Search Images Maps Play YouTube News Gmail Drive More »
Sign in
Screen reader users: click this link for accessible mode. Accessible mode has the same essential features but works better with your reader.

Patents

  1. Advanced Patent Search
Publication numberUS20040030747 A1
Publication typeApplication
Application numberUS 10/630,605
Publication dateFeb 12, 2004
Filing dateJul 29, 2003
Priority dateJul 29, 2002
Also published asEP1387271A1
Publication number10630605, 630605, US 2004/0030747 A1, US 2004/030747 A1, US 20040030747 A1, US 20040030747A1, US 2004030747 A1, US 2004030747A1, US-A1-20040030747, US-A1-2004030747, US2004/0030747A1, US2004/030747A1, US20040030747 A1, US20040030747A1, US2004030747 A1, US2004030747A1
InventorsLars Oppermann
Original AssigneeSun Microsystems, Inc.
Export CitationBiBTeX, EndNote, RefMan
External Links: USPTO, USPTO Assignment, Espacenet
Method and apparatus for generating an operation or processing load
US 20040030747 A1
Abstract
A method and apparatus generate an operational load condition at a server. A plurality of communication sessions is established on a client and test input operations are accessed and produced in each of the communication sessions to generate a realistic operational load condition. The communication sessions and/or the playback operations are started with appropriate time delays.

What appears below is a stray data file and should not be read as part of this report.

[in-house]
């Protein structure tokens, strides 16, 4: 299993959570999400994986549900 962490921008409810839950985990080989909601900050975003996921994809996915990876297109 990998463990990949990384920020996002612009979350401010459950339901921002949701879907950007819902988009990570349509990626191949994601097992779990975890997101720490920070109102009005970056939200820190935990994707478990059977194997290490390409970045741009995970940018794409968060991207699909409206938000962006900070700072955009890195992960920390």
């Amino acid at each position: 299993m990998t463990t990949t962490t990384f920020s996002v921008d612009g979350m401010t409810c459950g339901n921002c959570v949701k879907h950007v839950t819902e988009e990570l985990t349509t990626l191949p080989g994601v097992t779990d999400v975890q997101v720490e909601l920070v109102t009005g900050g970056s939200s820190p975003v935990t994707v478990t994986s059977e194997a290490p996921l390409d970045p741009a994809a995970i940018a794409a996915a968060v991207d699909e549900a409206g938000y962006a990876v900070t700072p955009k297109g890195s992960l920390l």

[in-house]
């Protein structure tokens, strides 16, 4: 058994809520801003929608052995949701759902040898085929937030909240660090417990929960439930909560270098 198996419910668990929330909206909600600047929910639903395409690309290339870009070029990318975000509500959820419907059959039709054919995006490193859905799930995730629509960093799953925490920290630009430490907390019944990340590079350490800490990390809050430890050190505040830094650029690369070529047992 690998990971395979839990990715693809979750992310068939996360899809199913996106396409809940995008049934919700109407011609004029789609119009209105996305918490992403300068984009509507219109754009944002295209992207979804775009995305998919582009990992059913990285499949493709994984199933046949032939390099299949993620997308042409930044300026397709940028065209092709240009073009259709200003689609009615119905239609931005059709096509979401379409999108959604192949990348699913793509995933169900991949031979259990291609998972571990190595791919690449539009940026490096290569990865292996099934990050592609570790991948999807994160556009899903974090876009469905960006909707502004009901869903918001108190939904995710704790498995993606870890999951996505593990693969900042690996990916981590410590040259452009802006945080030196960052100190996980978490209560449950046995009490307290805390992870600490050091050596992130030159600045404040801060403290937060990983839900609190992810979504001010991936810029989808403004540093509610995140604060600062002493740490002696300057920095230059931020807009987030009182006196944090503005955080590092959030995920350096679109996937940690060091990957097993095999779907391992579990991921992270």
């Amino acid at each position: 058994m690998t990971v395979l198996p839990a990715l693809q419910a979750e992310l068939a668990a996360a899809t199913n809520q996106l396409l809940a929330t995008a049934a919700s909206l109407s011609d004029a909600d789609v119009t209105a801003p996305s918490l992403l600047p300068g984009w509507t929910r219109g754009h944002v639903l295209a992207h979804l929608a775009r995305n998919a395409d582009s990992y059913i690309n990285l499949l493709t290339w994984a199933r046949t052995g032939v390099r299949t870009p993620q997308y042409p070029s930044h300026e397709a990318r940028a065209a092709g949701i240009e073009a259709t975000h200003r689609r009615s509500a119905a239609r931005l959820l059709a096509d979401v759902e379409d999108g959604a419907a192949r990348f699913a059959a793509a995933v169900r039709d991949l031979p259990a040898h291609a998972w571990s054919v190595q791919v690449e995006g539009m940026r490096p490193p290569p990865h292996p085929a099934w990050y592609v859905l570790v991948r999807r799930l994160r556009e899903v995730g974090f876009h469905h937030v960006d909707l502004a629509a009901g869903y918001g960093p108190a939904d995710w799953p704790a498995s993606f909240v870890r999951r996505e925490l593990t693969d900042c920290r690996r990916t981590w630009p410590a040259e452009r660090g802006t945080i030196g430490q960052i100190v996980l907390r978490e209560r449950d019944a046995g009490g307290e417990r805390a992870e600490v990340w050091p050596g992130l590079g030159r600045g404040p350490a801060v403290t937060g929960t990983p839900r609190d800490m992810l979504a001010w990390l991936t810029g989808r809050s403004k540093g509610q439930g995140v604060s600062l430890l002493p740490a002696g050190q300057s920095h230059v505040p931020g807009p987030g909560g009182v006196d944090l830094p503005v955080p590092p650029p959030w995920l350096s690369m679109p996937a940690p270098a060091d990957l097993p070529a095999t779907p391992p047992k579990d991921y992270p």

Images(9)
Previous page
Next page
Claims(30)
I claim:
1. A method for generating an operational processing load including:
accessing, at a client, test input data for controlling at least one application using the client;
establishing, at said client, a plurality of communication sessions involving the at least one application; and
producing, at said client, test input using said test input data in association with each of the plurality of communication sessions.
2. The method of claim 1, further comprising:
recording user input operations via a graphical user interface at the client, wherein the user input operations constitute the test input data for controlling the at least one application at a server.
3. The method of claim 2 where said recording user input operations further comprises:
recording time intervals between individual user input operations.
4. The method of claim 1 further comprising:
storing the test input as the test input data at the client prior to said accessing; and
replaying the test input in each of the communication sessions to simulate user input.
5. The method of claim 1, wherein each of the plurality of communication sessions involves a different instance of a graphical user interface at the client.
6. The method claim 1, wherein each of the plurality of communication sessions includes a thread in a process involving the at least one application.
7. The method of claim 1, wherein each of the plurality of communication sessions involves an instance of the at least one application at the server.